Pop culture obsessives writing for the pop culture obsessed.
Pop culture obsessives writing for the pop culture obsessed.

Tommy Wiseau ordered to pay $700,000 for trying to shut down The Room documentary

Illustration for article titled Tommy Wiseau ordered to pay $700,000 for trying to shut down iThe Room /idocumentary
Photo: Araya Diaz (Getty Images)

According to Variety, a Canadian judge has ordered Tommy Wiseau—director and star of cult movie hit The Room—to pay about $700,000 to the filmmakers behind a documentary about The Room. The judge determined that Wiseau was trying to unfairly thwart the release of the documentary because it included clips from his movie and because it revealed information about his real age, name, and birthplace (we won’t say it here in cause you’d prefer to remain blissfully unaware of his true origins, but we will say that it rhymes with “Shmoland”). Unfortunately for Wiseau, the content of the documentary was ruled to fall under “fair dealing” (which is apparently the equivalent of our “fair use”), and the details about Wiseau’s true identity do not “meet the high standard for a civil offense in Canada.”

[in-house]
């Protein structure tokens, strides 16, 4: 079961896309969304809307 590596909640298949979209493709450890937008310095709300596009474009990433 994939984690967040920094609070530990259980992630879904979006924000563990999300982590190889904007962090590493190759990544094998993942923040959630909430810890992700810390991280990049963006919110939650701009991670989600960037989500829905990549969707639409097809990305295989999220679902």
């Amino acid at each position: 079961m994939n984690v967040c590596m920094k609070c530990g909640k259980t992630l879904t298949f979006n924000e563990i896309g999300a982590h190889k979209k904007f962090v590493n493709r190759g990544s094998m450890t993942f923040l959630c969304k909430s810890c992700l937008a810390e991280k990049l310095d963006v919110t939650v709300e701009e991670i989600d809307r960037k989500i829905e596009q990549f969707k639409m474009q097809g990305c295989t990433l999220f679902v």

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The movie is called Room Full Of Spoons, and the filmmakers (Richard Harper, Fernando Ferero McGrath, Mark Racicot, and Richard Towns) had originally intended to release it closer to the release of The Disaster Artist to capitalize on the Room fever that had swept the nation. Wiseau tried to sue them to stop the release and apparently exhibited “oppressive and outrageous” behavior and “bad faith negotiations” to try and stall the release of the documentary. He reportedly demanded “excessive sums” to license The Room clips, wanted to get final approval of the documentary, and at one point asked for the movie to be “60 percent” more positive.

The judge said Wiseau also “behaved erratically” once this dispute went to trial and avoided answering questions when he testified, which presumably played in the court’s decision to force Wiseau to pay $550,000 in lost revenue (since The Room isn’t as hot now as it was a few years ago) and an additional $200,000 Canadian dollars in “punitive damages.”

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